|A collage of a few of the brands I work with, or provide social media strategy for, as a business at thriftymommastips.com|
(Every week my email in box fills up with perplexing public relations pitches and blogger outreach programs. Many of these go unanswered. Then today I also received a telephone call – follow up from a local London company – that asked if I need more information about an email in order to post a tiny discount code for my readers free. I am compelled to share a letter I recently sent to a contact about the business of social media and blogging. Far too many pitches that miss the mark are sent each day to bloggers. Often those businesses ask you to post for free, or to share their ad for free, or to post with the understanding you could win a $100 gift card. Blogging is a business. Social media is a passion and a business for me. Digital media is a beautiful thing done well. I love it and respect it. I also respect my clients and my fellow bloggers. At one level a blog is a space on the Internet, real estate, a digital newspaper, a digital magazine, or a digital journal. I invested 2 years before I made my first $100 at thriftymommastips.com. I support and endorse many causes near and dear to me that are related to building families through adoption, IVF, and special needs. I volunteer. I advocate and speak and donate and give back until I collapse into my bed at night worried about the many families I help support. I give, often at the risk of my own health. At thriftymommastips.com I also have an audience that is concentrated and valuable and genuine as well. I respect them. I know many in person and I love many of these same readers. Thrifty mommas tips also offers services. I choose my clients carefully. I refuse the pitches that don’t fit my global vision of healthy families, or special needs, advocacy, or frugal living. My time blogging can sometimes take me away from my family, a school event, my mother, or a group I help advocate for and so my time is incredibly valuable. This is my letter to a longtime contact who repeatedly asked bloggers to opt in to pitch their product for free, with a potential chance that one of the 100 bloggers writing for free might actually win a year long subscription to their product.)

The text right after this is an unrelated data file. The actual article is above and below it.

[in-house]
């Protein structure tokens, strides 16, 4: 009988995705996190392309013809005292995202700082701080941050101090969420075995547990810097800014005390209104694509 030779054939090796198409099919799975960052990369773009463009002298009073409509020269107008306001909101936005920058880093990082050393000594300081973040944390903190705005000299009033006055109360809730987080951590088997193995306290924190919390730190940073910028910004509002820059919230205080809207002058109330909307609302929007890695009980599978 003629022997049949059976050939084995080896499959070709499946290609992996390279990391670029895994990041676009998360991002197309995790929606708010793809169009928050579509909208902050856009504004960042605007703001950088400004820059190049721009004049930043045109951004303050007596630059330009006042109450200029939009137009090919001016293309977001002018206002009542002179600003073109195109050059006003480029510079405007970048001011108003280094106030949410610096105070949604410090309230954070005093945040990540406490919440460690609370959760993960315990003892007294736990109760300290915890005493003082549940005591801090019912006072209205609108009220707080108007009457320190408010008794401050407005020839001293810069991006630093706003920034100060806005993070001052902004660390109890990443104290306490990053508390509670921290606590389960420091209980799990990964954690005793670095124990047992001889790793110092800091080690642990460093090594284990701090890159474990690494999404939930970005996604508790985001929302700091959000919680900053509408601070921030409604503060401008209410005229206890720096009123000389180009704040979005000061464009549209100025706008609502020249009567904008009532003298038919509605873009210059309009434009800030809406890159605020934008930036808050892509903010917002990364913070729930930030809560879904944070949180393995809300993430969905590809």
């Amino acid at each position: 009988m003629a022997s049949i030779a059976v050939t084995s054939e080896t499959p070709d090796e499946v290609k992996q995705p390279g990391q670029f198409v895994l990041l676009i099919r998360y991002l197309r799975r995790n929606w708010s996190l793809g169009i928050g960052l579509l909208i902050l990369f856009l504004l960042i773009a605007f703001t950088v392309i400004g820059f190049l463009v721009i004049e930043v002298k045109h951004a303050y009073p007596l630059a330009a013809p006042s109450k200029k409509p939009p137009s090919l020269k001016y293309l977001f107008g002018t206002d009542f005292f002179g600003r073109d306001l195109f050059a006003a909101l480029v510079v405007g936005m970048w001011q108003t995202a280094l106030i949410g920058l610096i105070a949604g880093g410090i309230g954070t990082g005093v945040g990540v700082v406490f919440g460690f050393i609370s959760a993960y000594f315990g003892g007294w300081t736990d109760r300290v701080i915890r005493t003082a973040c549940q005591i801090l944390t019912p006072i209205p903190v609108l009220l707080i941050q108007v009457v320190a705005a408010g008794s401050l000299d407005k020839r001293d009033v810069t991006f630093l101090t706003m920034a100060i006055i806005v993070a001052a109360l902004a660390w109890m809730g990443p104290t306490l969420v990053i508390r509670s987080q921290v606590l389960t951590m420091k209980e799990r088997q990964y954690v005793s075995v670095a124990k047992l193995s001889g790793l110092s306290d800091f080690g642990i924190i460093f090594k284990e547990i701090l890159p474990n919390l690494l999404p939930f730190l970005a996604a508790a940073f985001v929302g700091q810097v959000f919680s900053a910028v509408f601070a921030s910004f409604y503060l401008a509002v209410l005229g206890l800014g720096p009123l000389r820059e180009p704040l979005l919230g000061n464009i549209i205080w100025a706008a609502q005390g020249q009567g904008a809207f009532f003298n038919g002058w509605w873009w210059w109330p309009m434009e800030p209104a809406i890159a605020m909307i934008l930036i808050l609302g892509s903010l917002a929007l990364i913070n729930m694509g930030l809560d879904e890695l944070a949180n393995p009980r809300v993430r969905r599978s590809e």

Dear Jamie Smith:
I am very sorry. I can’t take part in any sort of campaign that promises a potential reward or contest as compensation for writing. It is against my blog policy.
Thriftymommedia is a social media business. I help build buzz and share my audience and on line publishing platform with many brands and companies. I also build strategy for many companies and would never advise this type of campaign.
When I was a paid journalist working at a well known newspaper in Ontario nobody would ask me to show up to the scene of an event and write an article for publication in a newspaper with the premise that I could possibly interview the mayor next time and, by the way, we will use your article without paying you. I understand this is still a relatively new field but bloggers and social media strategists are valuable. They perform an important service and should be compensated fairly, or provided product for review purposes. It takes an investment in social media strategy to build an on line reputation.
I support my fellow bloggers. I would also like to say that if this were an entirely male field I think there would never be an assumption made that a group of men would provide work for free.
You folks had a great product. I liked it a lot. I wrote a post for you already once, a genuine review, in turn for a kit that was worth about $40. Bloggers are often paid in the range of $100 -250 per post. It might have been wiser to cast a small net and build genuine buzz on line.
Many of us are more than happy to consult on strategy for a fee that is negotiated between client and business. It might be worth the investment.
Please consider doing this well. If interested in negotiating a social media strategy, I’d be happy to recommend several names of people who can help structure a blogger outreach program.